Of all the creatures who previously made their home on the British Isles, many are still alive today in some capacity, somewhere around the globe. However, this cannot be said of the gigantesque woolly mammoth, of whom the last of its species died around 4000 years ago. The average height for a male woolly mammoth is known to have been between nine-to-eleven feet tall, with its cousin, the Asian Steppe mammoth, being the largest of the species at thirteen-to-fifteen feet tall. They weighed up to six-thousand kilograms. Recent scientific research has discovered that mammoths were active on the British Isles until somewhere around ten thousand years ago. It is believed that they were wiped out sometime during the last ice age. However, some experts argue that it was not climate change that was responsible for wiping them out, but rather human hunters for whom their fur and tusks were an extremely valuable resource.
Hunted to extinction in Britain during the 18th century, the wolf was until relatively recently a native inhabitant of the British Isles. In packs, they were known to be deadly predators to both other animals and humans alike. According to writings from ancient British chroniclers, they used to be extremely numerous across the Isles. Many Medieval British kings and officials offered a bounty to hunters for wolf pelts and heads in an attempt to cull the population. While they no longer exist in Britain today outside of zoos, the species continues to thrive across the rest of the world.
The elk (or moose) is a peaceful creature that was hunted to extinction in the prehistoric age by human hunters who desired their corpses for the resources they provided, such as their antlers and fur coats. They are related to deer, but are actually much larger, and much more fearsome than their cousins owing to their larger form and their sturdy, thick antlers. Recent efforts have been made to introduce the elk back into the wildlife of the United Kingdom, particularly in Scotland. However, for now they only exist in national wildlife parks and zoos.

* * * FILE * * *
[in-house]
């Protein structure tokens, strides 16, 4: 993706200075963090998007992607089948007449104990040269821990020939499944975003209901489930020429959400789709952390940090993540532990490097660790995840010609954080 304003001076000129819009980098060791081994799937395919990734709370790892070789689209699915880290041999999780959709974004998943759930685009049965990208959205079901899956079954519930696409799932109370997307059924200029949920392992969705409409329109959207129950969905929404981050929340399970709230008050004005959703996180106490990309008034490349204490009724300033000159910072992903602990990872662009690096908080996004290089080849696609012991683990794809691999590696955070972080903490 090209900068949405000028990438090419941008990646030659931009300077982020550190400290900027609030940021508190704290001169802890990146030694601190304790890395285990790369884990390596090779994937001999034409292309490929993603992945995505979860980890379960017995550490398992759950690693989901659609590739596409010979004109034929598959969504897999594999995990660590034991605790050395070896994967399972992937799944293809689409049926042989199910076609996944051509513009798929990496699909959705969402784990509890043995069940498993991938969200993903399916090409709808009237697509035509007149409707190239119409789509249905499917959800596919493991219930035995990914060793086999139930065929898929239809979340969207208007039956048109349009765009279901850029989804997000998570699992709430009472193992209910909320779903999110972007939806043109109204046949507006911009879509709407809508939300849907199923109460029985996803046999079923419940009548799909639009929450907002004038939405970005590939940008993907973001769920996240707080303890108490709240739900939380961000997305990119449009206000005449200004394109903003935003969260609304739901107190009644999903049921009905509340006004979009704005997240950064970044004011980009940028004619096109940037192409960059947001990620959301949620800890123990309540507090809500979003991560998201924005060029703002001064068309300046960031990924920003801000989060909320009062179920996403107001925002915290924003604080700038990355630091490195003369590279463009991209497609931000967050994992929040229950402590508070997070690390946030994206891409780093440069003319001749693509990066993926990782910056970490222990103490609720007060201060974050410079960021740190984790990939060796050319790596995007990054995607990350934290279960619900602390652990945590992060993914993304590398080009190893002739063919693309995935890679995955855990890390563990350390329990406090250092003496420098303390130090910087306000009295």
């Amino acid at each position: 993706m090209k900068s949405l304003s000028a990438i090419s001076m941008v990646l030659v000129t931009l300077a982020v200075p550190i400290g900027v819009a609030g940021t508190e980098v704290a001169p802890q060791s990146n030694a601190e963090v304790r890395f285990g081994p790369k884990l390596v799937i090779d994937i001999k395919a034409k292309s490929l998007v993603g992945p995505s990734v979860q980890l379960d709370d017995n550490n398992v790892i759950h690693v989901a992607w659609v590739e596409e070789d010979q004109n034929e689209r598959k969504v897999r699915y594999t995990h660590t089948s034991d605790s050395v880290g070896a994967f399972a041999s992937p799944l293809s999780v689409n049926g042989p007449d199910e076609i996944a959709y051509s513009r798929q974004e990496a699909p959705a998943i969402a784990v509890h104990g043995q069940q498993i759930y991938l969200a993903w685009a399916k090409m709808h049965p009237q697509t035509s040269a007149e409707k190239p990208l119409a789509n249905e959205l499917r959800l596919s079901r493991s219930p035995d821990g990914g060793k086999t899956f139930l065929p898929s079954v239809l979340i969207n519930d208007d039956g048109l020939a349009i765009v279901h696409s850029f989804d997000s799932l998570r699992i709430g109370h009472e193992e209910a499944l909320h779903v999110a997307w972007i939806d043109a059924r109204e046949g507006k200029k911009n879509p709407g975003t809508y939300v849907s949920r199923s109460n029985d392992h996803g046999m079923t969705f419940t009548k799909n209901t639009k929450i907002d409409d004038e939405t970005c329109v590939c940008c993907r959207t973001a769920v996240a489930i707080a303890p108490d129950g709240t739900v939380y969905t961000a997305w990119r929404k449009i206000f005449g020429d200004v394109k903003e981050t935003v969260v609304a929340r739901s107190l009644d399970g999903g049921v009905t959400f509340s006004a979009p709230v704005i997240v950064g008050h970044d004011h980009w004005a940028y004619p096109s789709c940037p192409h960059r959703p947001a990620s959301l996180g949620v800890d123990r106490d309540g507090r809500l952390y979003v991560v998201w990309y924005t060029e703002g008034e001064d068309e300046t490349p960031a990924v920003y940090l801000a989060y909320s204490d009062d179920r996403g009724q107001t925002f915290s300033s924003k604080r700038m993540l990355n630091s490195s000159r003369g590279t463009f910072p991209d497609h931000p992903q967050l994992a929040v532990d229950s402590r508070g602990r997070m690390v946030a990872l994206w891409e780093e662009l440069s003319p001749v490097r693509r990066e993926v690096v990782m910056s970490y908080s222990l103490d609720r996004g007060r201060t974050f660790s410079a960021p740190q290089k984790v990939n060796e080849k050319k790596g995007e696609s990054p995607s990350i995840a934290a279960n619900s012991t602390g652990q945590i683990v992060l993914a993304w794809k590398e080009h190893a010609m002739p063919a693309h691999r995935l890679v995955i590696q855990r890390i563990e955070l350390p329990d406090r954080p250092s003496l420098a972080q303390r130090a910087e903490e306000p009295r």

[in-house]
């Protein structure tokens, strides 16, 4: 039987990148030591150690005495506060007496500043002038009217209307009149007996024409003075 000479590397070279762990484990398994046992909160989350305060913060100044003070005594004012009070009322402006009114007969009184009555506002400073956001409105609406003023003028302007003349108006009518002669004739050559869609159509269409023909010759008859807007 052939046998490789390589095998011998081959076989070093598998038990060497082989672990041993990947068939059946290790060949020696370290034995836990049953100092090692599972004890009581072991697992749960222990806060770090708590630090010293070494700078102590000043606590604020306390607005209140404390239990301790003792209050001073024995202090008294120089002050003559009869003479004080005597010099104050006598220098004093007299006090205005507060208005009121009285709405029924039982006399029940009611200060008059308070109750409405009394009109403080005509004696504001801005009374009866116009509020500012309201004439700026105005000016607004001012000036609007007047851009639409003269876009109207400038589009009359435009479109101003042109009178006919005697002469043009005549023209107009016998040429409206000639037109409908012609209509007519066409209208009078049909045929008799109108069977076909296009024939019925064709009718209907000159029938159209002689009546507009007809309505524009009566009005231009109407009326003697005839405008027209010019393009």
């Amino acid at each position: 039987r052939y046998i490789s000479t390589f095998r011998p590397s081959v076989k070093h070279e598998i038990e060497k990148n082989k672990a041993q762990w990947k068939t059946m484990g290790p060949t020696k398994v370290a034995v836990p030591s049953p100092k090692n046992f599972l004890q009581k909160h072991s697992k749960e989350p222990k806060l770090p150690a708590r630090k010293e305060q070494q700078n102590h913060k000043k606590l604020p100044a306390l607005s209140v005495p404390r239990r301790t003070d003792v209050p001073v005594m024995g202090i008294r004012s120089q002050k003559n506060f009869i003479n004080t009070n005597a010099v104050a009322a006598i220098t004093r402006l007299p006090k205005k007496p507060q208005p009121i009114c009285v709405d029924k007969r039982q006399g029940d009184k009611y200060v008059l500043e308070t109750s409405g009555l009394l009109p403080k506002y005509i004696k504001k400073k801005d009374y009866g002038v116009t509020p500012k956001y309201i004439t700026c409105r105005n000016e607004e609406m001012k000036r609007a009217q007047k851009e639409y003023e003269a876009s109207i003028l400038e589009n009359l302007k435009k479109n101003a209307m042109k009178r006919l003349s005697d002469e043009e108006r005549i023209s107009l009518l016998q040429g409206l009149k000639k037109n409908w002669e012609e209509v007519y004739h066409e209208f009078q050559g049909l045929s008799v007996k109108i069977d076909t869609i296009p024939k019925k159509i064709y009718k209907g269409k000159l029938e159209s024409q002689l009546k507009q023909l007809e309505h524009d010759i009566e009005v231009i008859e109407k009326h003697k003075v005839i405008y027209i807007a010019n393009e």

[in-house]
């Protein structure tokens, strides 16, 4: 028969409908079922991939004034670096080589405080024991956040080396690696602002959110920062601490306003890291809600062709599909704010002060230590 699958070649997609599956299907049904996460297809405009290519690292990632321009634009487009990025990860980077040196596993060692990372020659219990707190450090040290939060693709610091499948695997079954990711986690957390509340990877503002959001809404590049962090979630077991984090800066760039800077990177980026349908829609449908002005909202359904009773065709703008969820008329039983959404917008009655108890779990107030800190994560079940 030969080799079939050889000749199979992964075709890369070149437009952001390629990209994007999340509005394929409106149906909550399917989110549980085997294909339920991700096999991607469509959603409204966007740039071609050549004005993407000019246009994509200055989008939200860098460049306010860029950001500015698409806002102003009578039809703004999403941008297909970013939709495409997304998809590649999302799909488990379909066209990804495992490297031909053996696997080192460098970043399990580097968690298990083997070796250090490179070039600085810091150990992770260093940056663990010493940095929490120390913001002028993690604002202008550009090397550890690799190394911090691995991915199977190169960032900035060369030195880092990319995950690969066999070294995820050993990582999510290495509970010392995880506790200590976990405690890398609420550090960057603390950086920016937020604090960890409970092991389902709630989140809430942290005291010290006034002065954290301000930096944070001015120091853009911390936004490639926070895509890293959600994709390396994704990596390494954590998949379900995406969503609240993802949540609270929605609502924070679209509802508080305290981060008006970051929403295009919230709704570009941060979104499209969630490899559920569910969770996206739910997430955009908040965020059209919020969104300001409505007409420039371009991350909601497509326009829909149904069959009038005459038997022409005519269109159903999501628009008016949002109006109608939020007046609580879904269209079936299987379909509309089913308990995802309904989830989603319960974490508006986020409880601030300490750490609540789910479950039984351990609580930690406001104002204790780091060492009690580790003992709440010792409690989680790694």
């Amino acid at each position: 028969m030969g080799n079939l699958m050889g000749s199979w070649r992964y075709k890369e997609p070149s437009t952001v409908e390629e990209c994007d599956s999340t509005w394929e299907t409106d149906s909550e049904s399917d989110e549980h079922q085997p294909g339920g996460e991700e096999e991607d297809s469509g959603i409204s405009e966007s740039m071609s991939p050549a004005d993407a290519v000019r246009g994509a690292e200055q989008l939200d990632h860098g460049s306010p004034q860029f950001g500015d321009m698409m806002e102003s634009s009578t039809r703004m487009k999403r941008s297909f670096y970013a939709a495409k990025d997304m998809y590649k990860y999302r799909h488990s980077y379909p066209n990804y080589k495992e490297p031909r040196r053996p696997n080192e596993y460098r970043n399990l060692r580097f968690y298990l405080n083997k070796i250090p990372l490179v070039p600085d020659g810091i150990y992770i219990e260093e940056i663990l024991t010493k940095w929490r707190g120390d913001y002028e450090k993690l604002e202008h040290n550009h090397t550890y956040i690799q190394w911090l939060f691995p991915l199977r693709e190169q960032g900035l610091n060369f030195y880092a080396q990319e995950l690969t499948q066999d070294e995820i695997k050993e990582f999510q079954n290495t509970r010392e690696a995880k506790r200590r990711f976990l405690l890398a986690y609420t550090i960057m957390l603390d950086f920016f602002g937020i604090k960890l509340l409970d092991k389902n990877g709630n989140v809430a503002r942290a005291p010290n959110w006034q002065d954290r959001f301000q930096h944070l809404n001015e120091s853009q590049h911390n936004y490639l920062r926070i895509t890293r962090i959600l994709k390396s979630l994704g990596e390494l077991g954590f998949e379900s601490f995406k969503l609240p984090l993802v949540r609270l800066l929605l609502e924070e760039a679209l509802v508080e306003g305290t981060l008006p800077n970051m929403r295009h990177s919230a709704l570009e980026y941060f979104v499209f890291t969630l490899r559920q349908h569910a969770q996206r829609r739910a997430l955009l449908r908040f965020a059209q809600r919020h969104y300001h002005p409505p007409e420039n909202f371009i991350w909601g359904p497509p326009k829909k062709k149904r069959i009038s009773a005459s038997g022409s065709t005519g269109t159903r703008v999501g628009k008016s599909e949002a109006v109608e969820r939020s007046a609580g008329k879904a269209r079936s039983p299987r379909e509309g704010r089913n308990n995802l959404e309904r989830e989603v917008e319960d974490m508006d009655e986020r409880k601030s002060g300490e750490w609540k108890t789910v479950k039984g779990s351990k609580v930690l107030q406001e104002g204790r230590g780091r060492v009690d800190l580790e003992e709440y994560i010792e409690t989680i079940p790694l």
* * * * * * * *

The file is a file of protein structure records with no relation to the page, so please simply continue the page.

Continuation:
A surprising addition to this list may be that of the fearsome predator lynx, a close relative of the tiger and other members of the Felidae family (cats, lions, jaguars etc.) While they have survived across the world in varying amounts, the lynx went extinct in Britain quite some time ago. Researchers believe that the lynx lived and thrived on the British Isles as a highly deadly, highly successful predator until just over a thousand years ago in which they are believed to have been driven to extinction due to human hunting.
The mighty bear is a more recently extinct species of wildlife that previously inhabited Britain. Persistent human persecution and the loss of their habitats from deforestation and other such activities gradually culled the population of native bears to the point of extinction sometime during the Middle Ages. During their stay in Britain, they were known to feed on a large number of mammals and often attack humans that encroached too close to their habitats. Bears were known to be thoroughly dangerous creatures and were prized by hunters and merchants for their pelts. As such, enticing rewards were often offered for a successful bear hunt. They are commonly found in other parts of the world, and a recent multi-million zoological initiative to reintroduce bears and wolves into Britain’s wildlife has seen them return to the country in carefully guarded enclosures.